It is another objective of the present invention to provide a partial seat assembly which will allow the upholsterer ease and convenience in covering the cushion.
It is still another objective of the present invention to provide a seat cushion which has no unsightly underlines and which is contoured evenly throughout.
It is yet another objective of the present invention to provide a method for forming a seat cushion in which a plurality of synthetic foam components are attached to a rigid base to form a smooth, even crown throughout.
It is still another objective of the present invention to provide a method for forming a seat cushion whereby a mold is used to insure uniformity in the crown.
It is still another objective of the present invention to provide a seat cushion from the process as described above.
Various other objectives and advantages of the present invention become apparent to those skilled in the art as a more detailed presentation is set forth below.
The invention herein pertains to a method for forming a cushion for a chair seat or the like and the product formed therefrom. The method comprises affixing a foam block to a planar base by gluing or the like while subjecting the device to pressure such as from a hydraulic ram within a mold. Next, a thin foam covering is attached to the top of the foam block and pressure is again applied to insure contact and proper contour of the foam. The thin foam cover is then urged against the edges of the planar base while the cover is being attached to the base. Afterwards the extending ends of the foam cover are trimmed and a partial seat cushion is then provided which can be upholstered with the desired fabric for later installation into a chair frame.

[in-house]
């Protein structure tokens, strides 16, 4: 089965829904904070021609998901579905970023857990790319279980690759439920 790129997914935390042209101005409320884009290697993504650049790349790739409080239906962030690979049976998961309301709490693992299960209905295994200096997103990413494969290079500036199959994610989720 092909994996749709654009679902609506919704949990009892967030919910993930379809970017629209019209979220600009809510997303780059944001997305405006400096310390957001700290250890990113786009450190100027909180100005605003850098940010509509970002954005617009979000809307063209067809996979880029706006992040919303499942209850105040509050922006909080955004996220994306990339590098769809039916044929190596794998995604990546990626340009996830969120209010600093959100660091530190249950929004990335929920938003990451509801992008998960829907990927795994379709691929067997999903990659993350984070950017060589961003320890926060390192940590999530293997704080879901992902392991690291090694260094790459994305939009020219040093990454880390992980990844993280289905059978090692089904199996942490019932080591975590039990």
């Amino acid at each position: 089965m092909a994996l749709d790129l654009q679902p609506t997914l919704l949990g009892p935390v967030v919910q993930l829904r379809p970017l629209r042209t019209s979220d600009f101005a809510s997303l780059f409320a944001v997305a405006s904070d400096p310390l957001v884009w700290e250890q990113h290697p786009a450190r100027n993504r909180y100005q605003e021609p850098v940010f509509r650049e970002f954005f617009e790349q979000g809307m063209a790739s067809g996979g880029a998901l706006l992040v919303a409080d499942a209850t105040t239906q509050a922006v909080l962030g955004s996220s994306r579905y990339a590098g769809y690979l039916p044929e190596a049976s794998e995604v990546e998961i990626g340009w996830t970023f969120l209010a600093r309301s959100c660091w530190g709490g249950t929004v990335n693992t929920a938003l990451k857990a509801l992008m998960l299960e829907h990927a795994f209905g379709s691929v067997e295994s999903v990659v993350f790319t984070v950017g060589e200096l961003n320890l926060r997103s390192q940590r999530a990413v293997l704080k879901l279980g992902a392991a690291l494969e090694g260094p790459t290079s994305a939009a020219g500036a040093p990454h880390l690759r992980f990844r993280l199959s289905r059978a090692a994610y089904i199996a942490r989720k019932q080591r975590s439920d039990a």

The drawings are provided to help explain the invention whereby
FIG. 1 illustrates a conventional upholstered chair seat base with the fabric center exploded therefrom;
FIG. 2 demonstrates the planar seat base prior to affixing a first small foam block thereto;
FIG. 3 illustrates a larger outer foam block prior to attachment to the smaller block;
FIG. 4 depicts the assembly as shown in FIG. 3 placed in a mold with pressure applied thereto whereby the outer foam block conforms to the mold and the extending ends of the outer foam block are attached to the planar base;
FIG. 5 shows a thin foam covering positioned in a mold;
FIG. 6 features the partial seat cushion assembly as shown in FIG. 4 placed in the mold against the thin foam covering with pressure being applied thereto;
FIG. 7 pictures the edges of the planar member with pressure urged against the thin foam covering for attachment thereto; and
FIG. 8 presents the product formed from the process of the steps in FIGS. 1-7.